2 Dividend Growth Stocks of the Future

There are few investments hotter than dividend growth stocks. Following the 2008 financial crisis, many investors saw the risks inherent in stocks built solely for capital appreciation. Why not look for capital appreciation and cash dividends at the same time?

The logic follows that a portfolio that spins off cash dividends can provide current income, regardless of where stock prices go. And thanks to dividends, investors won't have to sell shares at less-than-opportune times (say, 2009) to raise cash for immediate needs.

The dividend growth stocks of the future
A list of dividend aristocrats (dividend stocks that have increased dividends for 25 years or more) gives you a look at history's best dividend stocks. You'll find conventional widow-and-orphan stocks in this list -- Coca-Cola, Procter & Gamble, and Johnson & Johnson.

What about the dividend stocks of the future? If I had to make a wager, I'd place my bet on Visa (NYSE: V  ) and MasterCard (NYSE: MA  ) becoming full-blown dividend growth names in the decades to follow.

Here are three reasons.

1. They're cash cows
Payment processing is a truly remarkable business. It's effectively a duopoly market, with Visa and MasterCard playing part in nearly 90% of all transactions. Discover and American Express merely pick up the scraps. Thus, Visa and MasterCard have ample pricing power, which can be found in their impressive margins.

Net margins at Visa have hovered around 40%; MasterCard's have been in the mid to high 30% range. In both cases, free cash flow has closely mirrored net income over time, so this isn't a case of earnings on accrual. Instead, Visa and MasterCard's earnings are coming in the form of cash -- cash that can be paid out as a dividend.

2. Valuation
Neither Visa nor MasterCard are cheap, trading at more than 20 times 2015 earnings estimates, and nearly 30 times earnings in 2013. Both, however, are consistently repurchasing shares. Visa is the most aggressive buyer of its own stock, spending some $5.3 billion on share repurchases in its 2013 fiscal year. MasterCard's repurchases are much smaller, coming in at $2.3 billion in the last 12 months.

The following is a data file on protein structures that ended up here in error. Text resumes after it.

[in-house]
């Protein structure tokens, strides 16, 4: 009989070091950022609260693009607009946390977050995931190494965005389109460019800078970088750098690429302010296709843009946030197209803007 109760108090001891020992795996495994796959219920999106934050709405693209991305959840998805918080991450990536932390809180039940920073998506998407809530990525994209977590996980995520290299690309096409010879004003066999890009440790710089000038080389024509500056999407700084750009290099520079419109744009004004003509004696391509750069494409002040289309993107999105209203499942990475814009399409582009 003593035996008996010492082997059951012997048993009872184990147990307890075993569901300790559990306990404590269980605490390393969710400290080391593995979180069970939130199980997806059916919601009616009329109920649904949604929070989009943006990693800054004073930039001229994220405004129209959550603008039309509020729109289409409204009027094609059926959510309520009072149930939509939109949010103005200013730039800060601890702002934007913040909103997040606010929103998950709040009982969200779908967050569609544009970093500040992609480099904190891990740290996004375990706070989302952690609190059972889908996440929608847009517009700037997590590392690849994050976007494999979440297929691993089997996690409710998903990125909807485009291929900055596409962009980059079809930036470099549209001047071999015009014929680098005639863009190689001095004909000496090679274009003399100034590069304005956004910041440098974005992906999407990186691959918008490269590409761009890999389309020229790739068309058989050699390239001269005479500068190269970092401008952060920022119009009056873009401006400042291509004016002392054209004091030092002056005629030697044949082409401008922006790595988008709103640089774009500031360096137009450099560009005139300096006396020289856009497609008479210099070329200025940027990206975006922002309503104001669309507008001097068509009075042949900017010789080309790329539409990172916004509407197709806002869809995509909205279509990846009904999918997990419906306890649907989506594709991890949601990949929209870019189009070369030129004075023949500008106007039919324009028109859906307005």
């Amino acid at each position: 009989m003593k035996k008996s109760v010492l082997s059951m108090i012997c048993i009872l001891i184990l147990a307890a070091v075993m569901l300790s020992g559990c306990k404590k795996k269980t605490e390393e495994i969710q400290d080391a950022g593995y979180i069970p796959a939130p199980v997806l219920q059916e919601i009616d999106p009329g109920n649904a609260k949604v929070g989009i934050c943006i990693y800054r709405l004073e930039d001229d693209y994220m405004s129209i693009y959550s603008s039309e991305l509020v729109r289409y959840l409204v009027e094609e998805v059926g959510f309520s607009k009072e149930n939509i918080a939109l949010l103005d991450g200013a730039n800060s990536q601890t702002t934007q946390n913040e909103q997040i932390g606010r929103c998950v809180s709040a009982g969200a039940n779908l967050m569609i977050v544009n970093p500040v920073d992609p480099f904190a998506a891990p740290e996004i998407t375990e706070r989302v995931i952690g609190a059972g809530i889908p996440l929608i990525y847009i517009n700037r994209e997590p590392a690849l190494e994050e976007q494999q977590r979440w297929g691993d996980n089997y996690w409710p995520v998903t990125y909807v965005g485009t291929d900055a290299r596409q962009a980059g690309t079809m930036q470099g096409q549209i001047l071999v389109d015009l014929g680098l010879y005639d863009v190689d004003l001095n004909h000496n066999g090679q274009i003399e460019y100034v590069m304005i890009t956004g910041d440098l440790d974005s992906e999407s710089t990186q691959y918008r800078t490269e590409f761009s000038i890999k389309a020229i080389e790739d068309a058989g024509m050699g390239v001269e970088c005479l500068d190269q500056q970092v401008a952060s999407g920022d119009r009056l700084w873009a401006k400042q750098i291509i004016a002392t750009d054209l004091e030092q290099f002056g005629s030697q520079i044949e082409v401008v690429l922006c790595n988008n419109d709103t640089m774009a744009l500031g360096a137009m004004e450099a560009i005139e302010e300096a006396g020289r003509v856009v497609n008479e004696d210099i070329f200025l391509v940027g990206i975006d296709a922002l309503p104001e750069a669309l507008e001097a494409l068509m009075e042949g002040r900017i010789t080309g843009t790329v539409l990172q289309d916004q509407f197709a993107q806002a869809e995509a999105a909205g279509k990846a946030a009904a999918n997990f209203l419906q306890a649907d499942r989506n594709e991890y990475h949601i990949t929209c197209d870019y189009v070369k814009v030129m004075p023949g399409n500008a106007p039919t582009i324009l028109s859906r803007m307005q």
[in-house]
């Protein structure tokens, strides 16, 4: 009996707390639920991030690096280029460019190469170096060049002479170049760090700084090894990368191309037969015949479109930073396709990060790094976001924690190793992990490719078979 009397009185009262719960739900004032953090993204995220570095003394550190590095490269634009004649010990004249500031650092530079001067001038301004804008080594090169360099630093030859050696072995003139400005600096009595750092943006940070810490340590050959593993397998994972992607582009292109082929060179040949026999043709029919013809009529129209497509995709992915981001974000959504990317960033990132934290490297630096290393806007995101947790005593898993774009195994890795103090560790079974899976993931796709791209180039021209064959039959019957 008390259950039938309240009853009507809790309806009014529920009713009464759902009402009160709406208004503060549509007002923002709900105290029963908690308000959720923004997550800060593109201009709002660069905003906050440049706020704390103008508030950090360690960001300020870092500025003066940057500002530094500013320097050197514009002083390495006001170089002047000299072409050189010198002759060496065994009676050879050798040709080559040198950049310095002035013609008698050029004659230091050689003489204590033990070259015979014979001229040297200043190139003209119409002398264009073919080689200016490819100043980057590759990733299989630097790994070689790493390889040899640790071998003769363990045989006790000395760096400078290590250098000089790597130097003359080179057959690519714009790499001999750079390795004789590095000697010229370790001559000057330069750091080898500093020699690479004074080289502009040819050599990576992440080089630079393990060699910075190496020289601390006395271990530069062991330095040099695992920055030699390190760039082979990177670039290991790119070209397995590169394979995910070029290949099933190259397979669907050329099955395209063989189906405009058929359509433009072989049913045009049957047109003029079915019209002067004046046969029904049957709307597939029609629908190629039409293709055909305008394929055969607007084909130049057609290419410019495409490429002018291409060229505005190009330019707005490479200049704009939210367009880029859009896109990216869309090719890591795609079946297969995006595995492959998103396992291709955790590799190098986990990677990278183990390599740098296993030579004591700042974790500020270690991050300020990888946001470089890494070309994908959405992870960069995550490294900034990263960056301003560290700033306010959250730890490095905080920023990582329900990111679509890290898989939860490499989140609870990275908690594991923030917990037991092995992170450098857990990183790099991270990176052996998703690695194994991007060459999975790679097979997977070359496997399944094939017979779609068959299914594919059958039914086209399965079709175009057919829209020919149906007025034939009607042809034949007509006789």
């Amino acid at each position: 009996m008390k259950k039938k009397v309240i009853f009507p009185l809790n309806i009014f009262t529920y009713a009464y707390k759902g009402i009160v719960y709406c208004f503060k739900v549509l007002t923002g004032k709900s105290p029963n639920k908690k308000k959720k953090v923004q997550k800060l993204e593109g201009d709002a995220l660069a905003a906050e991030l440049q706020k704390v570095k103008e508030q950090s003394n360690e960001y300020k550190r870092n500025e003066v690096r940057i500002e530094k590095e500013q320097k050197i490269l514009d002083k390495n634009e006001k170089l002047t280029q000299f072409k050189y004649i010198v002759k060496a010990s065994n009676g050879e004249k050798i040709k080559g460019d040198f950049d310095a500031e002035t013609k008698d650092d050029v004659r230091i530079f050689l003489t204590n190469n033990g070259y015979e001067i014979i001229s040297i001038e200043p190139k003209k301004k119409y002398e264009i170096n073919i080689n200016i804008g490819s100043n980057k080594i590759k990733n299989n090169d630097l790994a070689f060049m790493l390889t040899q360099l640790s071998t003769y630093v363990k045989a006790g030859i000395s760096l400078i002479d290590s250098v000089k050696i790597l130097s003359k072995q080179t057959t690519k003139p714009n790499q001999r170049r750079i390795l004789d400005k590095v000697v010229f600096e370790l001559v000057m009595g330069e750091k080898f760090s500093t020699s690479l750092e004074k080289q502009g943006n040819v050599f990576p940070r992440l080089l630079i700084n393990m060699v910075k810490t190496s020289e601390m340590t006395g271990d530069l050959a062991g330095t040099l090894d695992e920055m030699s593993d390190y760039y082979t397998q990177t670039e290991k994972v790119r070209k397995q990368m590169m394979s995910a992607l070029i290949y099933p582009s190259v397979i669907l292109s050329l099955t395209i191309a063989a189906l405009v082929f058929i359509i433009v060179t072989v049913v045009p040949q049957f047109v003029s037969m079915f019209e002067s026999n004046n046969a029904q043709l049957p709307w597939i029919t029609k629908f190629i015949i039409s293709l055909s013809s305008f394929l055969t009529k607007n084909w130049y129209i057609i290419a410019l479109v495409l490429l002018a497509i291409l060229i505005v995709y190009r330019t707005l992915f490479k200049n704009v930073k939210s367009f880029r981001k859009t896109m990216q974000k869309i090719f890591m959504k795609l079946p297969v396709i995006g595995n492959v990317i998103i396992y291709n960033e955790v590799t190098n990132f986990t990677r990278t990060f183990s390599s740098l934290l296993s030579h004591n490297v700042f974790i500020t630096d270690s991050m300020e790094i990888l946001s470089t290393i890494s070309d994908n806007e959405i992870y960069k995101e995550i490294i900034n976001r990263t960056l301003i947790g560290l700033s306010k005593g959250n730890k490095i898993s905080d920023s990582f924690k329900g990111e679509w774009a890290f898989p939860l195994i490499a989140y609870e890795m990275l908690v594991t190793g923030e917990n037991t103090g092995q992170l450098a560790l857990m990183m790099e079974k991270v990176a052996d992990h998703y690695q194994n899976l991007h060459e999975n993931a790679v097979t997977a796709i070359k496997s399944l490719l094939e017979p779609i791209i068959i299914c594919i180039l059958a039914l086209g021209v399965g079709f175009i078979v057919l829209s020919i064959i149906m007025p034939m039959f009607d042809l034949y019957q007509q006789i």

Since a majority of Visa and MasterCard shares are held by institutional investors -- many of which are buy-and-hold investors -- their ability to repurchase shares may be limited in the future. With much of the float controlled by institutional investors, and both being fairly valued, a dividend may make more sense than growing, ongoing repurchases.

3. Future growth
There are only two limits to a growing dividend: the payout ratio (percentage of income paid out as a dividend) and growth in net income. Future growth is much more important given their low payout ratios and growth-stock valuations.

Of course, it is growth that makes the payment processors attractive. MasterCard suspects that 85% of global payment volume is done in cash. Over time, the mix should shift to digital forms of payment, preferably cards with a Visa or MasterCard label. This will only fuel growth as more and more transactions are done over payment networks, with the payment processors collecting fees on every swipe.

In the last five years, Visa has averaged annual revenue growth of roughly 13.5%, compared to 12.7% growth for MasterCard. During this same period, global economic growth topped at 5.3% in 2010, and bottomed at -0.5% in 2009. Clearly, Visa and MasterCard are very capable of growing faster than the global economy thanks to a shift from cash to card.

The Foolish bottom line
We're in the first innings of the payment processing boom, and Visa and MasterCard are natural beneficiaries. Luckily for investors, Visa nor MasterCard require significant new investments to grow, generate billions in annual cash, and pay out only a fraction of their income as a dividend.